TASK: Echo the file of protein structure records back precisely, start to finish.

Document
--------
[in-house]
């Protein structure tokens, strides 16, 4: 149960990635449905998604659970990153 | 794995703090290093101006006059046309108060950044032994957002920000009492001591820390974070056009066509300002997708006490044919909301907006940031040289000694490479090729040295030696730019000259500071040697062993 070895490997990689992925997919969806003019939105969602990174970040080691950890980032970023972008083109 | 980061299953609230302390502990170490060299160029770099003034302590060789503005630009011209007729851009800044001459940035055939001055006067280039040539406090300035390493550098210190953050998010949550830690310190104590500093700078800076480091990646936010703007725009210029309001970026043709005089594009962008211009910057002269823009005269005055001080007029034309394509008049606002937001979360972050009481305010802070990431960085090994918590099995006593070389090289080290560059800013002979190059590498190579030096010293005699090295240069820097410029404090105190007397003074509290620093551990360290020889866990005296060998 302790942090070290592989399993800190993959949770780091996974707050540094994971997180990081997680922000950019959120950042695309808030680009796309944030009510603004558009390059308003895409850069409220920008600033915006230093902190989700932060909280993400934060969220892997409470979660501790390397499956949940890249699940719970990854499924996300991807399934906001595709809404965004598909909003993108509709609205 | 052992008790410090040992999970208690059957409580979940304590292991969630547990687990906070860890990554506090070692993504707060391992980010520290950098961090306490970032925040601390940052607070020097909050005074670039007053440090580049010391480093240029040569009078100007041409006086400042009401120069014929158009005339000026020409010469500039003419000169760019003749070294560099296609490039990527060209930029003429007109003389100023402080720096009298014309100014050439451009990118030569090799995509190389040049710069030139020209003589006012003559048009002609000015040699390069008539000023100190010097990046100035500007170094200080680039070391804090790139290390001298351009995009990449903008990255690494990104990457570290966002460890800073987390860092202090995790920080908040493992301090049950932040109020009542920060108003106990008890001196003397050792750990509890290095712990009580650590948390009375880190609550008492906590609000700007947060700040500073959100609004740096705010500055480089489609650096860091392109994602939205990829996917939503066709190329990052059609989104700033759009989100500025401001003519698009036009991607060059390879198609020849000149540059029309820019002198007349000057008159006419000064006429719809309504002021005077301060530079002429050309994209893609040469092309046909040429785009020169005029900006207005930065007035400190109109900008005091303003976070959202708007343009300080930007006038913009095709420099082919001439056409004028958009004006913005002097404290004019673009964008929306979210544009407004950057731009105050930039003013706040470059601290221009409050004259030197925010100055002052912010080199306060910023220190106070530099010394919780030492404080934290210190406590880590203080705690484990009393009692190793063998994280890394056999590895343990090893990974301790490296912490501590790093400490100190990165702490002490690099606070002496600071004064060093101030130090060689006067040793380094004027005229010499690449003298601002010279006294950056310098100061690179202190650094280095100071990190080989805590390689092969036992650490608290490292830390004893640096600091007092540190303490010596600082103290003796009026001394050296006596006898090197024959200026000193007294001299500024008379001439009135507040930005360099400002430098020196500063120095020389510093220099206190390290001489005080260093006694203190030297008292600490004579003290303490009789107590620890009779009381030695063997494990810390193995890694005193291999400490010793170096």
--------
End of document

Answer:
[in-house]
């Protein structure tokens, strides 16, 4: 149960990635449905998604659970990153 | 794995703090290093101006006059046309108060950044032994957002920000009492001591820390974070056009066509300002997708006490044919909301907006940031040289000694490479090729040295030696730019000259500071040697062993 070895490997990689992925997919969806003019939105969602990174970040080691950890980032970023972008083109 | 980061299953609230302390502990170490060299160029770099003034302590060789503005630009011209007729851009800044001459940035055939001055006067280039040539406090300035390493550098210190953050998010949550830690310190104590500093700078800076480091990646936010703007725009210029309001970026043709005089594009962008211009910057002269823009005269005055001080007029034309394509008049606002937001979360972050009481305010802070990431960085090994918590099995006593070389090289080290560059800013002979190059590498190579030096010293005699090295240069820097410029404090105190007397003074509290620093551990360290020889866990005296060998 302790942090070290592989399993800190993959949770780091996974707050540094994971997180990081997680922000950019959120950042695309808030680009796309944030009510603004558009390059308003895409850069409220920008600033915006230093902190989700932060909280993400934060969220892997409470979660501790390397499956949940890249699940719970990854499924996300991807399934906001595709809404965004598909909003993108509709609205 | 052992008790410090040992999970208690059957409580979940304590292991969630547990687990906070860890990554506090070692993504707060391992980010520290950098961090306490970032925040601390940052607070020097909050005074670039007053440090580049010391480093240029040569009078100007041409006086400042009401120069014929158009005339000026020409010469500039003419000169760019003749070294560099296609490039990527060209930029003429007109003389100023402080720096009298014309100014050439451009990118030569090799995509190389040049710069030139020209003589006012003559048009002609000015040699390069008539000023100190010097990046100035500007170094200080680039070391804090790139290390001298351009995009990449903008990255690494990104990457570290966002460890800073987390860092202090995790920080908040493992301090049950932040109020009542920060108003106990008890001196003397050792750990509890290095712990009580650590948390009375880190609550008492906590609000700007947060700040500073959100609004740096705010500055480089489609650096860091392109994602939205990829996917939503066709190329990052059609989104700033759009989100500025401001003519698009036009991607060059390879198609020849000149540059029309820019002198007349000057008159006419000064006429719809309504002021005077301060530079002429050309994209893609040469092309046909040429785009020169005029900006207005930065007035400190109109900008005091303003976070959202708007343009300080930007006038913009095709420099082919001439056409004028958009004006913005002097404290004019673009964008929306979210544009407004950057731009105050930039003013706040470059601290221009409050004259030197925010100055002052912010080199306060910023220190106070530099010394919780030492404080934290210190406590880590203080705690484990009393009692190793063998994280890394056999590895343990090893990974301790490296912490501590790093400490100190990165702490002490690099606070002496600071004064060093101030130090060689006067040793380094004027005229010499690449003298601002010279006294950056310098100061690179202190650094280095100071990190080989805590390689092969036992650490608290490292830390004893640096600091007092540190303490010596600082103290003796009026001394050296006596006898090197024959200026000193007294001299500024008379001439009135507040930005360099400002430098020196500063120095020389510093220099206190390290001489005080260093006694203190030297008292600490004579003290303490009789107590620890009779009381030695063997494990810390193995890694005193291999400490010793170096």